It wasn’t long ago when I made a habit of traveling to New York City every winter.
At one point, I had an opportunity to settle there. I gave it some thought, but I decided against it. I knew too many people here in the L.A. area. And my father had just joined the rest of my family here in Southern California. After being in the same business for about 45 years, he had sold his leather tannery and made the move to the “New World” permanent.
I don’t regret not moving to New York. I wanted to catch up on lost time with my father.
Regardless, I do have many memories of my stay at my aunt’s house on Murray Street in New York City. She lives two blocks from where the twin towers used to stand.
New York City transforms you. I’d never been a believer in generalizations about city cultures, but after a few trips to New York, I came closer to the belief that there is a great difference in outlook between the two coasts.
Perhaps this is a product of the weather, or the way our urban life is set up. Or maybe the fact that New York is closer to Europe has something to do with it. I am not implying that Europeans are more intellectual than us. I’ve met my share of airheads from that continent.
I can’t even claim that in the realm of art Europe is ahead of America. Many of the world’s best contemporary artists happen to be American.
But being closer to Europe does give New York a certain sense of cosmopolitanism. And I am sure the weather has a lot to do with the apparent differences in culture. New York winter makes you have a different wardrobe for every season. You have to put some thought into the boots, the long coat and the hat. Somehow, a person with a black hat, a gray scarf and suede gloves looks more intelligent than the person in jeans and a white T-shirt. It could also be that I am being the superficial Angeleno.
In New York, you can’t be outside for long periods of time during winter. Staying indoors and having friends over can be a productive way to spend time. When you have friends over, you have to talk. And when you talk, you are exercising the brain.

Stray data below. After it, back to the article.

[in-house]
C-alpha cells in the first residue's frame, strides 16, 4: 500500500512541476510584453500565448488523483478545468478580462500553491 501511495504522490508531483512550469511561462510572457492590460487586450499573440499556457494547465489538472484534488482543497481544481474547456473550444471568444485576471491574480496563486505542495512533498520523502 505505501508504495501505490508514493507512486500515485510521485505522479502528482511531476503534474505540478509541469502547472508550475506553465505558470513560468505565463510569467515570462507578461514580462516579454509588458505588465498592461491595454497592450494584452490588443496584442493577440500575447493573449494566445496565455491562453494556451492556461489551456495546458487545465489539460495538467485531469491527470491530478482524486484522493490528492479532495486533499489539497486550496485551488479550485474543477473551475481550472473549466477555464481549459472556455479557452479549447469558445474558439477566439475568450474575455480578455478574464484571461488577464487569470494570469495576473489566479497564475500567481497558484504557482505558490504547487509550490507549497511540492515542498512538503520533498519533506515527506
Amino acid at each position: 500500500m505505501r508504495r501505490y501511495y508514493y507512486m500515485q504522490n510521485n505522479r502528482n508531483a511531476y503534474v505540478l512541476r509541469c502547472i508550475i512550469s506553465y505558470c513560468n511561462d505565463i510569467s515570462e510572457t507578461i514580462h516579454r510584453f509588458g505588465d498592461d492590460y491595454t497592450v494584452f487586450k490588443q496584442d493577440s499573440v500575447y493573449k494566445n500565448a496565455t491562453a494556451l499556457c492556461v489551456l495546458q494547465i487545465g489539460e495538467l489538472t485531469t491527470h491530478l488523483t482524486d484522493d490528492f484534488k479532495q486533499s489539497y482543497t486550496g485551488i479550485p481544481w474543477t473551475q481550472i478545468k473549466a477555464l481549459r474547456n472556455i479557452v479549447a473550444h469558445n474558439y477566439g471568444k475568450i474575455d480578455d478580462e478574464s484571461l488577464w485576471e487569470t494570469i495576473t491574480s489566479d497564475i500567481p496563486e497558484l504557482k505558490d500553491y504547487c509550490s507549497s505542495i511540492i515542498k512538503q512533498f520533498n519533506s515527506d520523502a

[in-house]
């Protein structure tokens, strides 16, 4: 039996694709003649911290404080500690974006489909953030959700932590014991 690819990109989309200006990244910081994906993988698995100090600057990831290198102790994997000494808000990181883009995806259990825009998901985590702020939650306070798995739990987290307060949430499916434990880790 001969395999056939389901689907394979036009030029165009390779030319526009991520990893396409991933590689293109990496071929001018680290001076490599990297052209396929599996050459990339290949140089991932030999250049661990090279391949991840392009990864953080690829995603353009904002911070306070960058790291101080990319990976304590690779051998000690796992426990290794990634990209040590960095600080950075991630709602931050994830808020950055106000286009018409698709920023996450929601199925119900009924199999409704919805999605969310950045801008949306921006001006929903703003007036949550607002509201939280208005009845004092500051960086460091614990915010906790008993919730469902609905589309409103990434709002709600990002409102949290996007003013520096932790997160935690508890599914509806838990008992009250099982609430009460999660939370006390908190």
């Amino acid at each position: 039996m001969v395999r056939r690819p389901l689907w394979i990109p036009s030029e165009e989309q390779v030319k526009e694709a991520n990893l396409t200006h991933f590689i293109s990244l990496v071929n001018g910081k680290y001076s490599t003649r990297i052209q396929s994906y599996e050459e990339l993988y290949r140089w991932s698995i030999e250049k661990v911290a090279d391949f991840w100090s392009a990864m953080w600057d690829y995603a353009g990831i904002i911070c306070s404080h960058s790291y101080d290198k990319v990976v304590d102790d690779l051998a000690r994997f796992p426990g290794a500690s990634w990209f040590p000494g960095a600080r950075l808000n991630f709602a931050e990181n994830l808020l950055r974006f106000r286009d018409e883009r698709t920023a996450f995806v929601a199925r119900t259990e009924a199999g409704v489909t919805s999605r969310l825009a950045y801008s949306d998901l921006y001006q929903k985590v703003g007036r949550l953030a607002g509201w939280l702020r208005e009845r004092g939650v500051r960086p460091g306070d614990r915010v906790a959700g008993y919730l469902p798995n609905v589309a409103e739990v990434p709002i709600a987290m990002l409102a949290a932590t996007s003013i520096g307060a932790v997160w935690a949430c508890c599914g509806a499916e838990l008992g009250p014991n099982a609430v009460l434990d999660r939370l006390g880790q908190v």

The way New York City is planned (or not planned) lends itself to certain activities. The best museums in the world are only a few subway stations away. And after an intellectually challenging visit to the Museum of Modern Art, you can drop by at a local Italian eatery and cap off the evening with a visit to a jazz bar.
You can be home by 11 p.m. without worrying about where to park your car or whether you’ve had one single malt too many.
After coming back from New York, I’d have withdrawals. Keeping the subway map handy on the bathroom wall always reminded me that there is another world on the other coast. I’d always promise myself to stay involved in the art scene even after my return to California.
There are enough museums and galleries here in the Los Angeles area to keep me occupied. But after the first few weeks of genuine attempts to explore the arts here, I’d lose steam.
I am a member of Los Angeles County Museum of Art (I think my membership has not run out, I have to check). And in my search for new museums, I came across the L.A. Louver in Venice. During my visit there, the director gave me a suggested list of all the local galleries worth visiting. That was about three years ago; I still have the unused list somewhere.
I can blame the geography of our densely populated county for my lack of drive. But ultimately, I find it hard to be as interested in the art scene here than when I am in New York City. In some ways, art lovers in Los Angeles may even be more dedicated than their counterparts in New York City.
Here in Glendale and the surrounding areas, there are few options to stay connected to the art scene. Traveling to the Westside increases those choices exponentially. And although the collections of museums and galleries cannot be compared to the grandeur of the Museum of Modern Art and the Whitney Museum of American Art in New York, there is enough to keep the dedicated involved.
I need to refurbish my dedication. I am going to start with baby steps by dropping by at Harvest Gallery to see the group show “Inner Dialogue.”
Next step is to find that list from three years ago.
PATRICK AZADIAN is a writer and the creative director of a local marketing and graphic design studio living in Glendale. He may be reached at respond@ fromthemargins.net.